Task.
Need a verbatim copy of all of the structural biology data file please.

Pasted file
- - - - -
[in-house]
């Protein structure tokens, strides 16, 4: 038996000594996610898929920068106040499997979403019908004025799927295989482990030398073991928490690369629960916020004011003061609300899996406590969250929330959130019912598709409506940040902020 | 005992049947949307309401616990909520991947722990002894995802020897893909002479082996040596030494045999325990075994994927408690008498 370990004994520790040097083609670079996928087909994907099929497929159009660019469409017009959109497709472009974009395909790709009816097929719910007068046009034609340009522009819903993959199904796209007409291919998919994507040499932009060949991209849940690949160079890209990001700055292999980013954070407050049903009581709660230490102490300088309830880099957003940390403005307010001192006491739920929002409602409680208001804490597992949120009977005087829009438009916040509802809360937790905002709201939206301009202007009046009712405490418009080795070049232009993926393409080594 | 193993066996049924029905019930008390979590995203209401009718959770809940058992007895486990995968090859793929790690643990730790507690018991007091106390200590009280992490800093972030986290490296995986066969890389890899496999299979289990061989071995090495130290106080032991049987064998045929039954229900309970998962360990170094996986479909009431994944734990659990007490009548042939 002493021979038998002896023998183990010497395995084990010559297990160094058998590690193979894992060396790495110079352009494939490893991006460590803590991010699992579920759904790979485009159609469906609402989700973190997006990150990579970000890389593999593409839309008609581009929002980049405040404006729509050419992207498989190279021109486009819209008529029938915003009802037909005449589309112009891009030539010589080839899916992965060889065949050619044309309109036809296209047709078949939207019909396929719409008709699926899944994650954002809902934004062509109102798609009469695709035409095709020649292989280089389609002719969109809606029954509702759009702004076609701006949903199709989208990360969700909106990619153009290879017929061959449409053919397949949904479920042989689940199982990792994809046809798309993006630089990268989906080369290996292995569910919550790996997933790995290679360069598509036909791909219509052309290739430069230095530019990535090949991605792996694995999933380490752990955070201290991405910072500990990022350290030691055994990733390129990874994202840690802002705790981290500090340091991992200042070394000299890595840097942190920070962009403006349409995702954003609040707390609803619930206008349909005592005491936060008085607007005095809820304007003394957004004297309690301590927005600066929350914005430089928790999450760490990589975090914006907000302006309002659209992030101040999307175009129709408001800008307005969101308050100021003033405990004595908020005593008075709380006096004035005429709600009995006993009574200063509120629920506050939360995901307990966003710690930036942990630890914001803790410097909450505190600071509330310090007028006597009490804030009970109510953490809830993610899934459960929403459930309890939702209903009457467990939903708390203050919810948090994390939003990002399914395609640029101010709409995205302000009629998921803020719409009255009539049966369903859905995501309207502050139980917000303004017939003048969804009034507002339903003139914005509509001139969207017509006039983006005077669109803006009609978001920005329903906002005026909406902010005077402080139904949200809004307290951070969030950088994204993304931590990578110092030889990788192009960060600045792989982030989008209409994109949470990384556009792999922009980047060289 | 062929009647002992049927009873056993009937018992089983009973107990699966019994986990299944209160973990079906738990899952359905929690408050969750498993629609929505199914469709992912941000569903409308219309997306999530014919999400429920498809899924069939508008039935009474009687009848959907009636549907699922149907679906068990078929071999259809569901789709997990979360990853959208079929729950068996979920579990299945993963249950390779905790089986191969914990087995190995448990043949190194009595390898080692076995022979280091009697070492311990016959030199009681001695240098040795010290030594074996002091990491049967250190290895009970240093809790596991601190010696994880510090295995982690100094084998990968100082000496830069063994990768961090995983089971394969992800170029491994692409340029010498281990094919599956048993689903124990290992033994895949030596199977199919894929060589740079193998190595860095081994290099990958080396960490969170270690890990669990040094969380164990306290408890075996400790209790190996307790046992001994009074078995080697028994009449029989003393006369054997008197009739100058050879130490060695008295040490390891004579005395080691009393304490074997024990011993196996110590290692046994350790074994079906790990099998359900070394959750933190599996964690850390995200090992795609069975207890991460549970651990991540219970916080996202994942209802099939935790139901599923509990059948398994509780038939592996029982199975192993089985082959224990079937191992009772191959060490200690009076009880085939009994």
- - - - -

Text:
[in-house]
């Protein structure tokens, strides 16, 4: 038996000594996610898929920068106040499997979403019908004025799927295989482990030398073991928490690369629960916020004011003061609300899996406590969250929330959130019912598709409506940040902020 | 005992049947949307309401616990909520991947722990002894995802020897893909002479082996040596030494045999325990075994994927408690008498 370990004994520790040097083609670079996928087909994907099929497929159009660019469409017009959109497709472009974009395909790709009816097929719910007068046009034609340009522009819903993959199904796209007409291919998919994507040499932009060949991209849940690949160079890209990001700055292999980013954070407050049903009581709660230490102490300088309830880099957003940390403005307010001192006491739920929002409602409680208001804490597992949120009977005087829009438009916040509802809360937790905002709201939206301009202007009046009712405490418009080795070049232009993926393409080594 | 193993066996049924029905019930008390979590995203209401009718959770809940058992007895486990995968090859793929790690643990730790507690018991007091106390200590009280992490800093972030986290490296995986066969890389890899496999299979289990061989071995090495130290106080032991049987064998045929039954229900309970998962360990170094996986479909009431994944734990659990007490009548042939 002493021979038998002896023998183990010497395995084990010559297990160094058998590690193979894992060396790495110079352009494939490893991006460590803590991010699992579920759904790979485009159609469906609402989700973190997006990150990579970000890389593999593409839309008609581009929002980049405040404006729509050419992207498989190279021109486009819209008529029938915003009802037909005449589309112009891009030539010589080839899916992965060889065949050619044309309109036809296209047709078949939207019909396929719409008709699926899944994650954002809902934004062509109102798609009469695709035409095709020649292989280089389609002719969109809606029954509702759009702004076609701006949903199709989208990360969700909106990619153009290879017929061959449409053919397949949904479920042989689940199982990792994809046809798309993006630089990268989906080369290996292995569910919550790996997933790995290679360069598509036909791909219509052309290739430069230095530019990535090949991605792996694995999933380490752990955070201290991405910072500990990022350290030691055994990733390129990874994202840690802002705790981290500090340091991992200042070394000299890595840097942190920070962009403006349409995702954003609040707390609803619930206008349909005592005491936060008085607007005095809820304007003394957004004297309690301590927005600066929350914005430089928790999450760490990589975090914006907000302006309002659209992030101040999307175009129709408001800008307005969101308050100021003033405990004595908020005593008075709380006096004035005429709600009995006993009574200063509120629920506050939360995901307990966003710690930036942990630890914001803790410097909450505190600071509330310090007028006597009490804030009970109510953490809830993610899934459960929403459930309890939702209903009457467990939903708390203050919810948090994390939003990002399914395609640029101010709409995205302000009629998921803020719409009255009539049966369903859905995501309207502050139980917000303004017939003048969804009034507002339903003139914005509509001139969207017509006039983006005077669109803006009609978001920005329903906002005026909406902010005077402080139904949200809004307290951070969030950088994204993304931590990578110092030889990788192009960060600045792989982030989008209409994109949470990384556009792999922009980047060289 | 062929009647002992049927009873056993009937018992089983009973107990699966019994986990299944209160973990079906738990899952359905929690408050969750498993629609929505199914469709992912941000569903409308219309997306999530014919999400429920498809899924069939508008039935009474009687009848959907009636549907699922149907679906068990078929071999259809569901789709997990979360990853959208079929729950068996979920579990299945993963249950390779905790089986191969914990087995190995448990043949190194009595390898080692076995022979280091009697070492311990016959030199009681001695240098040795010290030594074996002091990491049967250190290895009970240093809790596991601190010696994880510090295995982690100094084998990968100082000496830069063994990768961090995983089971394969992800170029491994692409340029010498281990094919599956048993689903124990290992033994895949030596199977199919894929060589740079193998190595860095081994290099990958080396960490969170270690890990669990040094969380164990306290408890075996400790209790190996307790046992001994009074078995080697028994009449029989003393006369054997008197009739100058050879130490060695008295040490390891004579005395080691009393304490074997024990011993196996110590290692046994350790074994079906790990099998359900070394959750933190599996964690850390995200090992795609069975207890991460549970651990991540219970916080996202994942209802099939935790139901599923509990059948398994509780038939592996029982199975192993089985082959224990079937191992009772191959060490200690009076009880085939009994």